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Whatever comes out of Durban this year will gather dust along with the other reports. Kyoto died a few years ago, and it will remain dead.

On the eve of the Dustbin in Durban, an apt nickname for the doomed UN Framework climate talks that opened Monday in South Africa, it looks like the Kyoto Protocol will not go gently into the night, at least not for Canada.

When Environment Minister Peter Kent stated the obvious — which is that the global protocol to control carbon emissions was “in the past” as far as Canada is concerned — he was denounced on all fronts. The Green Party, the Liberal party, the Pembina Party, the Greenpeace Party and other standard-bearers of the 1997 status quo on climate policy were instantly aflame with indignation that Mr. Kent should dare to utter such blasphemy.

“Shameful” and “sabotage,” said Elizabeth May, the Green leader. Liberal environment critic Kristy Duncan called Mr. Kent’s position “cowardly,” and accused Canada of negotiating in bad faith. Greenpeace described Canada’s failure to live up to its Kyoto commitment a failure of “epic proportions.”

As Mr. Kent tried to make clear to reporters Monday: Rumours that the Kyoto Protocol is still alive are greatly exaggerated. Whether the Harper Conservatives have actually decided to formally pull out of Kyoto in December — as reported — Mr. Kent would not confirm. It is clear, however, that Canada is out of Kyoto, the great green monster former prime minister Jean Chrétien agreed to in Japan in 1997, committing to rip apart the economy in an attempt to get national carbon emissions down to 6% below 1990 levels.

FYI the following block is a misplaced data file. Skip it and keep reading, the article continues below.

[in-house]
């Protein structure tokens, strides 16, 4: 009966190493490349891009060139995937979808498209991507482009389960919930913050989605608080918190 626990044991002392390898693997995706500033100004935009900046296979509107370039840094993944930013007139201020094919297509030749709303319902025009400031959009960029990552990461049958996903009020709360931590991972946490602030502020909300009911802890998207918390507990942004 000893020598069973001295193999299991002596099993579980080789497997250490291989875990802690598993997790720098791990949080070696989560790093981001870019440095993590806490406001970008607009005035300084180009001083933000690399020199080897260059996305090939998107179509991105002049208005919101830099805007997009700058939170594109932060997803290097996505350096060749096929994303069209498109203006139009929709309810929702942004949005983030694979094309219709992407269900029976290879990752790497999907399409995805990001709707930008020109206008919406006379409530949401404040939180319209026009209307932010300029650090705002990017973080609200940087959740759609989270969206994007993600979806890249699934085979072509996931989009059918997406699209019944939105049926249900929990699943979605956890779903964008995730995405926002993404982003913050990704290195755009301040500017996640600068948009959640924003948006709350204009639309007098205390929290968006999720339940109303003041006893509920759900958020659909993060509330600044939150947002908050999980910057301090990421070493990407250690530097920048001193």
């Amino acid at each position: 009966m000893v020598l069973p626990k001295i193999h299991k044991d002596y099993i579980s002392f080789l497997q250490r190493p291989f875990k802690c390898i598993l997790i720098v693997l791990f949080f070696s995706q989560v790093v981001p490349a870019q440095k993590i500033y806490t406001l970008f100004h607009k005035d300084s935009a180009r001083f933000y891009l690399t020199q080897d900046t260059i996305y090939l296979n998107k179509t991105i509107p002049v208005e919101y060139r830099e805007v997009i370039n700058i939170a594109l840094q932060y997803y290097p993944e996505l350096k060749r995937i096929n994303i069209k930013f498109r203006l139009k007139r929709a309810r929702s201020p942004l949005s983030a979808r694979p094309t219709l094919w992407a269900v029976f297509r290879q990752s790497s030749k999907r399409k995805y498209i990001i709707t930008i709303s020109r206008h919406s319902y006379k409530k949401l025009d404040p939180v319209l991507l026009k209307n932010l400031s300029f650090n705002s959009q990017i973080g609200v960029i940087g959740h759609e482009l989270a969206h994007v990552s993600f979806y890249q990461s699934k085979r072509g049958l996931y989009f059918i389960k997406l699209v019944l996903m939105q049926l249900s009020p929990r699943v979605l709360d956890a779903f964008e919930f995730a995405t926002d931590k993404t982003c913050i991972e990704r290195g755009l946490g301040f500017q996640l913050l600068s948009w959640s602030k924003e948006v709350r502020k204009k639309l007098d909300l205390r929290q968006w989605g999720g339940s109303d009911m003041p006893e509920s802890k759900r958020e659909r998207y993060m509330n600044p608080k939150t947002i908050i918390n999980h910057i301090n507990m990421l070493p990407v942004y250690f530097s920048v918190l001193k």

If Canada has a plan to declare its intentions in December, it might be related to an escape clause in the Kyoto Protocol itself, which says that “any such withdrawal shall take effect upon expiry of one year from the date” of the declaration to withdraw.

But who knows? And who could possibly care, given that a) Kyoto expires at the end of 2012, b) it is not binding on Canada and c) a score of other countries, including Russia and Japan, have also announced their abandonment of Kyoto?

That the greens are turning blue over the Harper government’s climate-change policy is in any case so much political theatre, a replay of previous climate meeting set-ups in which Canada was portrayed for local media consumption to be the bad boy of global climate policy. The reality is that climate-change policy, set on a global scale, is going nowhere and theatre is about all that’s left to be played out in Durban.

What else can one expect of an event where 4,000 people show up to participate in decisions involving 190 countries, rich and poor, developed and developing, democracies and thuggeries, each with a different take on the value of curbing carbon emissions to fight what may well be a scientific phantom known as climate change.

The Durban meeting represents the political half of the UN climate operation, known as the UN Framework Convention on Climate Change (UNFCCC). It will attempt to forge a global consensus on how to prevent the world’s average temperature from rising more than two degrees Centigrade by the end of the century. The UN science arm, the Intergovernmental Panel on Climate Change (IPCC), claims that if carbon emissions continue at current rates, temperatures will rise by more than two degrees, triggering a planetary catastrophe.